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Modern computers have hardware that seems to increase at least some of their performance values with each new version that every manufacturer puts out. Even with what seem to be exponential increases in potential or power, some computer users are still looking to push the limits of what their devices can do.
This is where overclocking comes in, and you can do this even without in-depth knowledge of technology. Overclocking involves getting certain components inside your rig to run at faster or higher speeds than the maximums for which they are rated.
In our article, we will discuss whether overclocking something like VRAM can make a difference in how your computer runs certain programs. Further, we’ll talk about the higher FPS potential, if any possible damage to the VRAM could occur from doing this, and whether the heat the memory gives off could also increase.
Your computer’s VRAM is its video random-access memory. If your device has a dedicated graphics processor, it should have some VRAM in order to help it perform its tasks. This memory is specific to the GPU, and it should not be confused with your system’s regular random-access memory, or RAM.
Your computer will access these two memory types in different ways, but the main thing to keep in mind is that VRAM is for storing data related to graphics and visuals. It is what helps your games or other graphic-heavy applications load complex, three-dimensional models or textures with ease.
Your graphics processor may borrow some system RAM as well, but we’ll cover just what the video random-access memory is capable of here, for the most part. If you want to overclock VRAM, you’ll ask it to run at higher speeds than it would ordinarily do, and this means storing or accessing data faster than you might be used to.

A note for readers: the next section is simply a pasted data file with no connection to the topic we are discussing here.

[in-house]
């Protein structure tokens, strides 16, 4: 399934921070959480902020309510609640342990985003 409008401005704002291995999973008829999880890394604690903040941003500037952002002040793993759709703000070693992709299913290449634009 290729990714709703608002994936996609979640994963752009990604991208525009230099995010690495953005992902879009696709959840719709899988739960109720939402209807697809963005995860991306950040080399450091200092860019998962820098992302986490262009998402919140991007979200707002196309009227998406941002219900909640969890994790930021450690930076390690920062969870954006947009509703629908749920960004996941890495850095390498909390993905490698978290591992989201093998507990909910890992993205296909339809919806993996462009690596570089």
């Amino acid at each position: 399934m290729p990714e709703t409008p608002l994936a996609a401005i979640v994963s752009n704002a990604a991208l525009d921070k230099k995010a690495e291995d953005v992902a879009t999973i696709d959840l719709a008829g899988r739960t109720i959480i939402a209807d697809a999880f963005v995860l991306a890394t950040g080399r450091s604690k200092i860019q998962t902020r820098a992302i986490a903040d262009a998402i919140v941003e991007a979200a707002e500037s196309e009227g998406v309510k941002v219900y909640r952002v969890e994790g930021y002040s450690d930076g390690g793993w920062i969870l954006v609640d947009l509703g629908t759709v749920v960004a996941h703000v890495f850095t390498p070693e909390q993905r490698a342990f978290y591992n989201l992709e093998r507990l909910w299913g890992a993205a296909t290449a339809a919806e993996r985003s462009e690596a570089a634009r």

You can think of it as giving the memory more power to perform its tasks faster or better. Therefore, overclocking VRAM can make a difference. However, in order to be noticeable, this difference might be dependent on a couple of things.
Mainly, it can depend on the load your graphics processor is under before overclocking occurs. To get the most out of overclocking, your GPU would need to be running at a full load already. This benchmark would mean that increasing the VRAM beyond how it normally runs could help the GPU perform better operations even under a full load. It is possible that the difference won’t be as noticeable to you if your GPU isn’t already operating at full capacity.
Some users may notice low performance when it comes to games, and their immediate reaction may be to increase VRAM to overclocking speeds in order to compensate for that. While this makes sense, it may not address the issue at its source. If you are experiencing what might be performance-related issues while running something like a game on high-end specs, check the GPU’s percentage load first.